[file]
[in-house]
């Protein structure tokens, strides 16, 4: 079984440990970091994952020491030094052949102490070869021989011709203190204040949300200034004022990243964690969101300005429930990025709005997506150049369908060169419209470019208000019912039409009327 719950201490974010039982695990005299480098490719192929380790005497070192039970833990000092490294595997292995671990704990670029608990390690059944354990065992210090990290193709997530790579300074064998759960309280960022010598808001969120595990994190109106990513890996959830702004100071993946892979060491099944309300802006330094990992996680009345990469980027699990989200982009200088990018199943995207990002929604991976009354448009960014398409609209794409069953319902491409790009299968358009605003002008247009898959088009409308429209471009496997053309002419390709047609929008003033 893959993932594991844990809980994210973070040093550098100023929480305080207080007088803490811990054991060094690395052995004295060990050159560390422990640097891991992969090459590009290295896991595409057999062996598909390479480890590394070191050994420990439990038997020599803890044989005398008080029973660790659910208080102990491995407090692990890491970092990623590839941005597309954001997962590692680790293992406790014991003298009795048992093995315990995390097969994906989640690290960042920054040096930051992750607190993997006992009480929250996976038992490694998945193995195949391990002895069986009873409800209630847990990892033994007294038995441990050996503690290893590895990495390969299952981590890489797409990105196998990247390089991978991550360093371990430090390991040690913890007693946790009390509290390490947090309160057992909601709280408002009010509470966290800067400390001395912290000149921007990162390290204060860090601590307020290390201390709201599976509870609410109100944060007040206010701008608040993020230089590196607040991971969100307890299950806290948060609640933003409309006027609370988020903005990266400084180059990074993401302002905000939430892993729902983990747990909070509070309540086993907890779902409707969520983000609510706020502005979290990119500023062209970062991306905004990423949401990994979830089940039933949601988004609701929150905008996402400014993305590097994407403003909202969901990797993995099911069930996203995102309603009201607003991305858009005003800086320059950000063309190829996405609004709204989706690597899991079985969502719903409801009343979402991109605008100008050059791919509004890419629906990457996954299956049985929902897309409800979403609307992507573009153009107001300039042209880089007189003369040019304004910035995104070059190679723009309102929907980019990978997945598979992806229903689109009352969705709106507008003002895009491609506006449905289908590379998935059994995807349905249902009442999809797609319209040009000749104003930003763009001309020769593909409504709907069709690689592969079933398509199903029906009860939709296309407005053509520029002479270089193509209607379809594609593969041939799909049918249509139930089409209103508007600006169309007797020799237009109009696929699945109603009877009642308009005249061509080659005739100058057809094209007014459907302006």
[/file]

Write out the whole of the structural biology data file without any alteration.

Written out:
[in-house]
């Protein structure tokens, strides 16, 4: 079984440990970091994952020491030094052949102490070869021989011709203190204040949300200034004022990243964690969101300005429930990025709005997506150049369908060169419209470019208000019912039409009327 719950201490974010039982695990005299480098490719192929380790005497070192039970833990000092490294595997292995671990704990670029608990390690059944354990065992210090990290193709997530790579300074064998759960309280960022010598808001969120595990994190109106990513890996959830702004100071993946892979060491099944309300802006330094990992996680009345990469980027699990989200982009200088990018199943995207990002929604991976009354448009960014398409609209794409069953319902491409790009299968358009605003002008247009898959088009409308429209471009496997053309002419390709047609929008003033 893959993932594991844990809980994210973070040093550098100023929480305080207080007088803490811990054991060094690395052995004295060990050159560390422990640097891991992969090459590009290295896991595409057999062996598909390479480890590394070191050994420990439990038997020599803890044989005398008080029973660790659910208080102990491995407090692990890491970092990623590839941005597309954001997962590692680790293992406790014991003298009795048992093995315990995390097969994906989640690290960042920054040096930051992750607190993997006992009480929250996976038992490694998945193995195949391990002895069986009873409800209630847990990892033994007294038995441990050996503690290893590895990495390969299952981590890489797409990105196998990247390089991978991550360093371990430090390991040690913890007693946790009390509290390490947090309160057992909601709280408002009010509470966290800067400390001395912290000149921007990162390290204060860090601590307020290390201390709201599976509870609410109100944060007040206010701008608040993020230089590196607040991971969100307890299950806290948060609640933003409309006027609370988020903005990266400084180059990074993401302002905000939430892993729902983990747990909070509070309540086993907890779902409707969520983000609510706020502005979290990119500023062209970062991306905004990423949401990994979830089940039933949601988004609701929150905008996402400014993305590097994407403003909202969901990797993995099911069930996203995102309603009201607003991305858009005003800086320059950000063309190829996405609004709204989706690597899991079985969502719903409801009343979402991109605008100008050059791919509004890419629906990457996954299956049985929902897309409800979403609307992507573009153009107001300039042209880089007189003369040019304004910035995104070059190679723009309102929907980019990978997945598979992806229903689109009352969705709106507008003002895009491609506006449905289908590379998935059994995807349905249902009442999809797609319209040009000749104003930003763009001309020769593909409504709907069709690689592969079933398509199903029906009860939709296309407005053509520029002479270089193509209607379809594609593969041939799909049918249509139930089409209103508007600006169309007797020799237009109009696929699945109603009877009642308009005249061509080659005739100058057809094209007014459907302006």